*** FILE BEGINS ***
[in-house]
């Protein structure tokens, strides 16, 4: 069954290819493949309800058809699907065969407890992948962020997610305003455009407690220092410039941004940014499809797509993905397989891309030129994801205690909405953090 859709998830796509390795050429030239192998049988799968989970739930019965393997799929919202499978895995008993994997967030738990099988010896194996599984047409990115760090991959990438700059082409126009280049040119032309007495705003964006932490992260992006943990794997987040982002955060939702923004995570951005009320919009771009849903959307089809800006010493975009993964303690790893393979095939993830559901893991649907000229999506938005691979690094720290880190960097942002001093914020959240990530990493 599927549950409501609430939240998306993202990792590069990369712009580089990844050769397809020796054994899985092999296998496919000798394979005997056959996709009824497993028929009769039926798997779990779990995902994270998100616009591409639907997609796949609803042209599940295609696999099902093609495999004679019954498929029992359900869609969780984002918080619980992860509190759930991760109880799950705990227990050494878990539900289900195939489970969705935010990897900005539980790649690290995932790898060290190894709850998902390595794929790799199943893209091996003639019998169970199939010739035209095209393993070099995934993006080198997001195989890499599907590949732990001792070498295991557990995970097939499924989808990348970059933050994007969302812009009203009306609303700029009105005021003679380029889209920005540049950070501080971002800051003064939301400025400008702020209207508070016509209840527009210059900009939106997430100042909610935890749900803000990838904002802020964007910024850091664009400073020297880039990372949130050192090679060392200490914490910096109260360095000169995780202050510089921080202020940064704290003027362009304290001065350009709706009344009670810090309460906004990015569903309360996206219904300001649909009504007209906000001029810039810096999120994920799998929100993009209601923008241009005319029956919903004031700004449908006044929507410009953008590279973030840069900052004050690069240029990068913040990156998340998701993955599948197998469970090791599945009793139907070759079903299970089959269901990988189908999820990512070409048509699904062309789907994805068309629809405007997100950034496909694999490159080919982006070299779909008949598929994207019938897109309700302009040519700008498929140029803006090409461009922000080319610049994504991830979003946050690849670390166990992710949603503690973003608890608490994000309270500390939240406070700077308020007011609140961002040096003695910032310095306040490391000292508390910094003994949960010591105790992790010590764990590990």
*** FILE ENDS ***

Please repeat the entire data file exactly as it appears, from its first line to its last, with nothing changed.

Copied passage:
[in-house]
């Protein structure tokens, strides 16, 4: 069954290819493949309800058809699907065969407890992948962020997610305003455009407690220092410039941004940014499809797509993905397989891309030129994801205690909405953090 859709998830796509390795050429030239192998049988799968989970739930019965393997799929919202499978895995008993994997967030738990099988010896194996599984047409990115760090991959990438700059082409126009280049040119032309007495705003964006932490992260992006943990794997987040982002955060939702923004995570951005009320919009771009849903959307089809800006010493975009993964303690790893393979095939993830559901893991649907000229999506938005691979690094720290880190960097942002001093914020959240990530990493 599927549950409501609430939240998306993202990792590069990369712009580089990844050769397809020796054994899985092999296998496919000798394979005997056959996709009824497993028929009769039926798997779990779990995902994270998100616009591409639907997609796949609803042209599940295609696999099902093609495999004679019954498929029992359900869609969780984002918080619980992860509190759930991760109880799950705990227990050494878990539900289900195939489970969705935010990897900005539980790649690290995932790898060290190894709850998902390595794929790799199943893209091996003639019998169970199939010739035209095209393993070099995934993006080198997001195989890499599907590949732990001792070498295991557990995970097939499924989808990348970059933050994007969302812009009203009306609303700029009105005021003679380029889209920005540049950070501080971002800051003064939301400025400008702020209207508070016509209840527009210059900009939106997430100042909610935890749900803000990838904002802020964007910024850091664009400073020297880039990372949130050192090679060392200490914490910096109260360095000169995780202050510089921080202020940064704290003027362009304290001065350009709706009344009670810090309460906004990015569903309360996206219904300001649909009504007209906000001029810039810096999120994920799998929100993009209601923008241009005319029956919903004031700004449908006044929507410009953008590279973030840069900052004050690069240029990068913040990156998340998701993955599948197998469970090791599945009793139907070759079903299970089959269901990988189908999820990512070409048509699904062309789907994805068309629809405007997100950034496909694999490159080919982006070299779909008949598929994207019938897109309700302009040519700008498929140029803006090409461009922000080319610049994504991830979003946050690849670390166990992710949603503690973003608890608490994000309270500390939240406070700077308020007011609140961002040096003695910032310095306040490391000292508390910094003994949960010591105790992790010590764990590990």